I am a newbie and want to talk about torrents and P2P

vbimport

#1

Hi. I am a newbie. Nice to be on the forum.
K


#2

Hello Kimberly, welcome to the forums.

I’m afraid you’ve started a thread on a fairly touchy topic for us. We cannot discuss [B]specific[/B] copyright protected material that is distributed illegally. That includes the vast majority of files found on torrent sites and through usenet groups.

You should probably look through our guide for copyright protected material: http://club.myce.com/f34/guidelines-copyright-protected-material-316049/

If you wish to discuss P2P or usenet in the abstract, that is within our rules, but as I said, any mention of specific movies or other copyright protected material will lead to the thread being closed.

I personally don’t have experience with usenet, but someone else may show up and give you some pointers.


#3

Usenet was originally developed as a discussion system where people would ‘post’ to a group (similar to a threads in a forum). Now it is largely used for posting files. Unlike P2P the files are stored on a commercial server, giving far greater speeds. The range of files stored across Usenet is slightly less than what you might be able to find looking through P2P networks.

There are many different providers of Usenet access. There are cheaper services like AstraNews (~$10/month) and more expensive services like Giganews ($30/month). The main advantage of ‘premium’ providers is that files uploaded aren’t deleted for much longer (the ‘retention’ period). Giganews hasn’t deleted posts in ~4 years. More expensive providers also offer better speeds and higher ‘completion’ rates (the amount of data that isn’t damaged). It is really a matter of finding what service suits your needs & budget.

There are a number of sites that allow you to search files uploaded to Usenet. You then choose what you want to download and a .NZB file is created. This is opened by a reader (similar to the way you download and open a .TORRENT file). There are a number of readers around, some paid, some free. Personally I use NewsBin Pro, which cost ~$30.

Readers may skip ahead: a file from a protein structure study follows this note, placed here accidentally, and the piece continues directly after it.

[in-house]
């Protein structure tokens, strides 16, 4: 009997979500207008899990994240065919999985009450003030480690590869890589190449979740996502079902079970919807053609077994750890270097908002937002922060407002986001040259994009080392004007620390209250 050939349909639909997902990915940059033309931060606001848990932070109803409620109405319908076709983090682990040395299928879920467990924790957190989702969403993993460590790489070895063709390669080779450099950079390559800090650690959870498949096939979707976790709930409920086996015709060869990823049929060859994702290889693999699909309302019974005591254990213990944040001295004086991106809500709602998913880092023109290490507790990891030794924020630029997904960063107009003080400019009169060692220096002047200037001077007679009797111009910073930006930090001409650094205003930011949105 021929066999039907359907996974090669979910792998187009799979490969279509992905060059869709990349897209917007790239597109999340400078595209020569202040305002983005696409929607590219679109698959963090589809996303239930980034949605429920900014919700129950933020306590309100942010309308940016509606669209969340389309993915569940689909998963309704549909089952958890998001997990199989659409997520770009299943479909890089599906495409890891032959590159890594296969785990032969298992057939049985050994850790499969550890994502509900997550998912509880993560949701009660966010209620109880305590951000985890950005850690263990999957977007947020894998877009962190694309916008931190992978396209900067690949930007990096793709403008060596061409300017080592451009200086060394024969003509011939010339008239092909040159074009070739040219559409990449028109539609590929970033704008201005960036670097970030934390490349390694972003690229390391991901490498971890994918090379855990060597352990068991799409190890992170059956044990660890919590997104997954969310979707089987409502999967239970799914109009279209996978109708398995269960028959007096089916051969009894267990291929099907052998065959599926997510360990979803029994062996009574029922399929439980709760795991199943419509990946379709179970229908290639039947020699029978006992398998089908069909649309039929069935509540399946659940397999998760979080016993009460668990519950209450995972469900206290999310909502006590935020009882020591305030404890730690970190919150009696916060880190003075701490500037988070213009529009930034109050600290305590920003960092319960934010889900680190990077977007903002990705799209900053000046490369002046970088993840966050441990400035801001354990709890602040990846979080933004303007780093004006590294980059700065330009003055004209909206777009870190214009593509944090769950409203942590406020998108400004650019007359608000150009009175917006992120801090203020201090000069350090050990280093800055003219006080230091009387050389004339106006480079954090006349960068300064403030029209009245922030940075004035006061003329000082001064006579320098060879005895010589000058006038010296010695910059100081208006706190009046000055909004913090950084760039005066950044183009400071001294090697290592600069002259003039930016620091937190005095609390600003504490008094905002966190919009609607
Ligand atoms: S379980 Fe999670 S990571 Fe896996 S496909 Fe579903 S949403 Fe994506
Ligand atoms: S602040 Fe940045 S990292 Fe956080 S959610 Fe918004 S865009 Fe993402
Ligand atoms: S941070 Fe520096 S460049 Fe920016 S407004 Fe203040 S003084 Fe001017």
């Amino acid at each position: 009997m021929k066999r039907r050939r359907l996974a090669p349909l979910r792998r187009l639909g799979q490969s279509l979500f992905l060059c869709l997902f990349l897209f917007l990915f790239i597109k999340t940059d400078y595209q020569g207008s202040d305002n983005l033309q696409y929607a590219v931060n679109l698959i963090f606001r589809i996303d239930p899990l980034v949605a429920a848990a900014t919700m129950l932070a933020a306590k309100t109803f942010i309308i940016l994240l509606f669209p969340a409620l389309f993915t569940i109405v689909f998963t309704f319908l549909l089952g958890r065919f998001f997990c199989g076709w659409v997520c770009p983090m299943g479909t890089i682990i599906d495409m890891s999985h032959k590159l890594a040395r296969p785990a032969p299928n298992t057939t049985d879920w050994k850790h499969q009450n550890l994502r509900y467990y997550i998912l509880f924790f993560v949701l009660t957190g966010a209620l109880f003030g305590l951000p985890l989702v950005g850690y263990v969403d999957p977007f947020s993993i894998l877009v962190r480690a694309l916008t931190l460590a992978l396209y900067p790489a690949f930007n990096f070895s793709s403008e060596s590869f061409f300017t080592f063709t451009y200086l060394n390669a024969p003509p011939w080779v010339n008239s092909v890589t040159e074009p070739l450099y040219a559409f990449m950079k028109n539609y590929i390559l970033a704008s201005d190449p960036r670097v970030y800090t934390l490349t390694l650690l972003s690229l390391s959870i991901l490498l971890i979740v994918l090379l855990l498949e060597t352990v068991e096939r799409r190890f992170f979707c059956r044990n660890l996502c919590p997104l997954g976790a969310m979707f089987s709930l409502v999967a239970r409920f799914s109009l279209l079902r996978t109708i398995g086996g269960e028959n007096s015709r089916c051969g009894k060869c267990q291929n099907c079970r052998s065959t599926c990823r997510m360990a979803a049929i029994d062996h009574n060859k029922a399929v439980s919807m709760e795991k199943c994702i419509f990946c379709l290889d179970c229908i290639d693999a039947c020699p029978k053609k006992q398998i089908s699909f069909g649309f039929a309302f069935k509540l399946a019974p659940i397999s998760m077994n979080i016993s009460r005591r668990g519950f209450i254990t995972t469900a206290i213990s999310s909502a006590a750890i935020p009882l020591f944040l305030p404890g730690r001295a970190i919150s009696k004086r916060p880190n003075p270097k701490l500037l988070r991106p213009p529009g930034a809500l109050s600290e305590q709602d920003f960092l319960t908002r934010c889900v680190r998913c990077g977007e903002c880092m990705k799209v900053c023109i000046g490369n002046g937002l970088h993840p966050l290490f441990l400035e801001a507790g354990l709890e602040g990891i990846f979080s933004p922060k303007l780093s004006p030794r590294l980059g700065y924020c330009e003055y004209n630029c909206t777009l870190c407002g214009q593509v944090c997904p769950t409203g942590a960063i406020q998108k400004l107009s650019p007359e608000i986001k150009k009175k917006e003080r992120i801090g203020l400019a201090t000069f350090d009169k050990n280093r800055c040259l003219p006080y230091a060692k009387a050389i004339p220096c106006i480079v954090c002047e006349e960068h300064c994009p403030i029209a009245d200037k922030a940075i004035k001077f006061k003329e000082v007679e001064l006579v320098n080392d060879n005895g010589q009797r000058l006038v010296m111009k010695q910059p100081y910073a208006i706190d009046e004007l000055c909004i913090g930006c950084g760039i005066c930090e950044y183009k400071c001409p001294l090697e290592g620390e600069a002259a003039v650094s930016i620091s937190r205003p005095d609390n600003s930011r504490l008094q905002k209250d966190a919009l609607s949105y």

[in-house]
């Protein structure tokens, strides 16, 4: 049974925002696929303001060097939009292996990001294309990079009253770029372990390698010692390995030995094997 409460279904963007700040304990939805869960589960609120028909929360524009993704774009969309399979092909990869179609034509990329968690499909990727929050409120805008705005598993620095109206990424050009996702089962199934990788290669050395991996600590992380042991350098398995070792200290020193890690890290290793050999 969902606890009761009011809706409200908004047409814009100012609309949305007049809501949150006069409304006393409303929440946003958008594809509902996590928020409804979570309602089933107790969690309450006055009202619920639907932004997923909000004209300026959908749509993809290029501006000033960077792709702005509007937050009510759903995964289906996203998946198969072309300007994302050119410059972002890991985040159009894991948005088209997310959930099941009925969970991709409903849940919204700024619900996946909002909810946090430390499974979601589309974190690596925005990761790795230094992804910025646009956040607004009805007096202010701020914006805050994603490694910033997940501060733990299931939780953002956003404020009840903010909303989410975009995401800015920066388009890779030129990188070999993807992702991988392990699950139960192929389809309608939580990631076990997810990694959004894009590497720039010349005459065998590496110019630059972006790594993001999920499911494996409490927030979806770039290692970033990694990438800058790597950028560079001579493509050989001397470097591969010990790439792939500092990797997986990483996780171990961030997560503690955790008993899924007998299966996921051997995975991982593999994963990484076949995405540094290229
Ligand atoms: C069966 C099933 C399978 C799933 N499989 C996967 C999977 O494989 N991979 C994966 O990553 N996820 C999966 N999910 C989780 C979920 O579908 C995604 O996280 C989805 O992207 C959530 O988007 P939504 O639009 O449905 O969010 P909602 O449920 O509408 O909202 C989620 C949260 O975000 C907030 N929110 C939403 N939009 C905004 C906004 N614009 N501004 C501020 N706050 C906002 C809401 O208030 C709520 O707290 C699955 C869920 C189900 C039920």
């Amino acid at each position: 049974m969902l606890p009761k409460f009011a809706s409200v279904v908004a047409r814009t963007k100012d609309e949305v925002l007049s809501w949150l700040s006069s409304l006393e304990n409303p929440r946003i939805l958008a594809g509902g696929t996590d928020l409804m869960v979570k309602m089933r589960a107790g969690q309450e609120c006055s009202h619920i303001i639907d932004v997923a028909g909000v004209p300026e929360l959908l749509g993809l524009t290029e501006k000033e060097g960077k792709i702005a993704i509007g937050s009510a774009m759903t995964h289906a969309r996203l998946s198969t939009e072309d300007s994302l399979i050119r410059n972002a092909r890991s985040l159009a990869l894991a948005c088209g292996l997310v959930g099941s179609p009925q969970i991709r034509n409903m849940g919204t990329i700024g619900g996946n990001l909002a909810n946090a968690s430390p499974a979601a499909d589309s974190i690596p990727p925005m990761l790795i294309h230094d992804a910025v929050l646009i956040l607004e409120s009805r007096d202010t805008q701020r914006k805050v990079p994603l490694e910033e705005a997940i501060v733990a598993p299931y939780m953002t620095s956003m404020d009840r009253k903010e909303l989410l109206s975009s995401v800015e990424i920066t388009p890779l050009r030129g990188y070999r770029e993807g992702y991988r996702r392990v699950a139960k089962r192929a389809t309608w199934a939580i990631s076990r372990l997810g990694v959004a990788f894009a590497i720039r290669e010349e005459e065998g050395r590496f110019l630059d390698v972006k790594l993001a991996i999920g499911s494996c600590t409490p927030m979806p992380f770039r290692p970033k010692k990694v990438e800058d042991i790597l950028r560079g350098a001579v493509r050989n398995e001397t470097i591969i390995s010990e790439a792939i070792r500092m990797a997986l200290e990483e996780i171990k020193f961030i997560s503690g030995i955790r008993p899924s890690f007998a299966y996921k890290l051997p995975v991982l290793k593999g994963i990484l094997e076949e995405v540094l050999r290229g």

Most files on Usenet are in .RAR format, and are split into multiple segments. In order to compensate for the possibility of some the downloaded data/segments being missing/wrong most file uploaders also include parity data (as .PAR2 files). These check the downloaded data and, if damaged, use a mathematical process (called Reed-Solomon error correction) to repair the data. This is similar to the system used in RAID-5 to allow for one of a collection of hard drives to fail without losing any data. Most readers include the ability to perform these checks, and unpack the .RAR files automatic.

Another paid option is to use one of the premium web file hosts, such as Filesonic or Wupload, along with a file search engine. These sites normally allow free downloading, but with strict limitations (waiting times, having to enter a capacha, limits on the size of files you can download, limits on how much you can download etc…). There is a huge amount of data hosted on these premium services, comparable to Usenet. It is also generally easier to use. Files are often uploaded as-is, rather than in split RARs, and any web browser will download the files.

Currently I am using Giganews & Filesonic as my main file sources. About 90% of the files I want can be found on one of these services.

  • Ben

#4

Ben: Thanks a lot. I have a player that reads rar files. It’s called VLC Media Player.
Thanks for all your information. I was recently looking at that usenet service you mentioned, Astranews, that costs only $10.00 a month. I am new to usenet but I am thinking that maybe I could use it to spread the word about my editing business.
Thanks.
Kim


#5

As a means of advertising I would think going to a paid web-ad service would be a better bet. Most people on Usenet are looking for files, and don’t tend to look at posts (which aren’t picked up by file search engines). Also, depending on the Usenet provider’s ToS posting adverts for your business might well be considered spamming, resulting in sanctions or the disconnection of the service.

  • Ben

#6

[QUOTE=KimberlyFujioka;2614918]"…I have a player that reads [B]rar[/B] files. It’s called VLC Media Player… [/QUOTE]Not sure abouth that… :wink:
(“rar” files are compressed files that you have to uncompress with tools like 7-zip, winrar, aso. before you can read or play them.)

For sure VLC player should be able to read/ play [B]raw[/B] files.

BTW, welcome to forum. :flower:


#7

If there is a supported video file inside VLC can read uncompressed (-m0) .RAR files fine. Compressed RAR files will not work. It also handles split archives fine (on opening the first in the set the rest of the parts are checked, so the length displayed is correct and seeking works fine).

  • Ben

#8

It’s kind of funny - people are wiiling to pay lots of money to binary usenét providers or file hosters in order to get illegit copies of copyrighted material. But they are not willing to pay for the original stuff. :doh:

Michael


#9

[QUOTE=mciahel;2615038]It’s kind of funny - people are wiiling to pay lots of money to binary usenét providers or file hosters in order to get illegit copies of copyrighted material. But they are not willing to pay for the original stuff. :doh:

Michael[/QUOTE]

Are they the same folks who always want the free software to copy movies or capture interweb streams or remove DRM? :confused:


#10

[QUOTE=mciahel;2615038]It’s kind of funny - [B]people are wiiling to pay lots of money to binary usenét providers or file hosters in order to get illegit copies of copyrighted material. But they are not willing to pay for the original[/B] stuff. :doh:

Michael[/QUOTE]

Yeah I could never seem to understand that either :rolleyes: